Web Analytics – More Observations

This is the forth article in this series on Web Analytics. This post came about because I read a suggestions to compare current usage with a similar time frame in the past, so I compared information from October 2006 to October 2007. When these two reports were generated, I filtered out known spiders/crawlers and all clients coming from ISU addresses. I wanted to look at how the general public use our site.

Metric % Change
Visits to the Site Up 37.5%
Unique Visitors Up 31%
Visitors Who Visited Once Up 30%
Visitors Who Visited More Than Once Up 35%
Page Views Down 18%
Visits to Home Page Down 9.5%
Home Page as Entry Page Down 9.5%
Views of the Home Page Up 10.5%
Number of Searches Up 27.5%
No Referrers Up 21%

The first thing that jumps out is that the number of visits is up 37.5% and the number of page views is down 18%. The average number of page views per visit went down from 3.5 to 2.1. Defiantly supports the one and done theory. What this report doesn’t show is how many visits only saw one page, and how many saw multiple pages. I may need to see if our version of WebTrends will give me that information.

Other Observations:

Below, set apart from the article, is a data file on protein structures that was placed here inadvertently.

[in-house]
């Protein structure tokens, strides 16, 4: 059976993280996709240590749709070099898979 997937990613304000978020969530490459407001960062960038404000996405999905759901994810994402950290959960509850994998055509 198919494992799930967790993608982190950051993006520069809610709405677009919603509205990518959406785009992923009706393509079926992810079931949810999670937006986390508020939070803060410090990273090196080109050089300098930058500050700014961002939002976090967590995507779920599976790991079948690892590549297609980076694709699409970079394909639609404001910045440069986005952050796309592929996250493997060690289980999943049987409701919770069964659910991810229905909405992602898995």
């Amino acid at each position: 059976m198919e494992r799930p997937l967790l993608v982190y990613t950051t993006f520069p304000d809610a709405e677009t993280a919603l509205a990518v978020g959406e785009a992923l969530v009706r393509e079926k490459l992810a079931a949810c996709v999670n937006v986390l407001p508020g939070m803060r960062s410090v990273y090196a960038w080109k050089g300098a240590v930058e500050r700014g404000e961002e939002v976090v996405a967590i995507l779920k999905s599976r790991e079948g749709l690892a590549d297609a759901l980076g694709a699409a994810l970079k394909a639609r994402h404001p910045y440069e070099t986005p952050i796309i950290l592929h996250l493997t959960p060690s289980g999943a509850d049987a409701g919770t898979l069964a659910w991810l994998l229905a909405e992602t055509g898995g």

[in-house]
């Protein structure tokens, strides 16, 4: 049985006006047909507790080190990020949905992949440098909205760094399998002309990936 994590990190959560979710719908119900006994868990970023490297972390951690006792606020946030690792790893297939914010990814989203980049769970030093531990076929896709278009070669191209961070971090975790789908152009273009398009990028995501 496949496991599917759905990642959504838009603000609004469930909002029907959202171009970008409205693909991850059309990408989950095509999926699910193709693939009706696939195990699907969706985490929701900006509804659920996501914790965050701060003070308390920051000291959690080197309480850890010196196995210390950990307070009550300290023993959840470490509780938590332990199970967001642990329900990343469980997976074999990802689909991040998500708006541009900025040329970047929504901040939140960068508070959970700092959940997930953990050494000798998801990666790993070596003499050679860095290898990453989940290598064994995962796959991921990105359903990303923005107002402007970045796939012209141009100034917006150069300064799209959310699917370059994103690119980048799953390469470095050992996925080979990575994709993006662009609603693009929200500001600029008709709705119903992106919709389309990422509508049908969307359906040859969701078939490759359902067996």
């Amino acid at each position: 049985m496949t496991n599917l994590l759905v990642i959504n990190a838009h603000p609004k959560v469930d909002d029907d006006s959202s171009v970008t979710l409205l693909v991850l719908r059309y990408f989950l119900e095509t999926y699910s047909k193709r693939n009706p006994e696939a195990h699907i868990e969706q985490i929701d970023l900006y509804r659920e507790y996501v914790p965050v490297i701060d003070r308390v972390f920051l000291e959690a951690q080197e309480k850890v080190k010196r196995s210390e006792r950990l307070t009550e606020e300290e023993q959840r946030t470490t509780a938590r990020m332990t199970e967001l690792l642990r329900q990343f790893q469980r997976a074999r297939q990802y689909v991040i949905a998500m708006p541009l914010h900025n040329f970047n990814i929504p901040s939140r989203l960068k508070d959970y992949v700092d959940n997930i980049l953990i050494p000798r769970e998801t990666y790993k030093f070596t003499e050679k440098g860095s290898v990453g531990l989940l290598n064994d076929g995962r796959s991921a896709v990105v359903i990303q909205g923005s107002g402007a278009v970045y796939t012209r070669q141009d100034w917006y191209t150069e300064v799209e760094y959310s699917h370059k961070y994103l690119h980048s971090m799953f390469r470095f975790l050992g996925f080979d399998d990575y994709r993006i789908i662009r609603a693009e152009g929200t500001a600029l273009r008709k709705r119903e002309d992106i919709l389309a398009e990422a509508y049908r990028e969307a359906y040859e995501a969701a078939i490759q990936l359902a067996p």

• I can’t explain why the number of views of the home page went up by 10% when the number of visits went down.
  • 9 of the top 50 entry pages in October 2006, today give a “File not found” page. This was some Excel training materials that we took down because they were for an ancient version of Excel (version 5 or 6 I think). Opps.
  • In 2006, 22% of the visits Entered through one of the top 50 entry pages, in 2007, that dropped to about 16%. The “Long Tail” is getting bigger.
  • In 2006, 6 of the top 50 files downloaded from the site were feeds, that number stayed the same in 2007. However, if you score them like a Cross-County meet, 2007 wins 75 to 121. All 6 feeds were in the top 25 in 2007, while only 4 were in 2006.
  • The feeds in the top 50 also changed a lot. Our main news feed went from number 41 in 2006 to numbers 2 (ATOM feed) and 18 (rss feed) in 2007. The ATOM feed didn’t exist in 2006.
  • The top 5 countries stayed the same (US, Canada, Mexico, Australia, UK), but beyond that, they were all over.
  • The percent of searches from Google was 87% in 2007, up from 86% in 2006.

The way people are using our site is drastically changing. Much of what I’m observing is consistent with what I’ve been reading about people’s browsing habits. It’s an exciting time to be doing Web Development!

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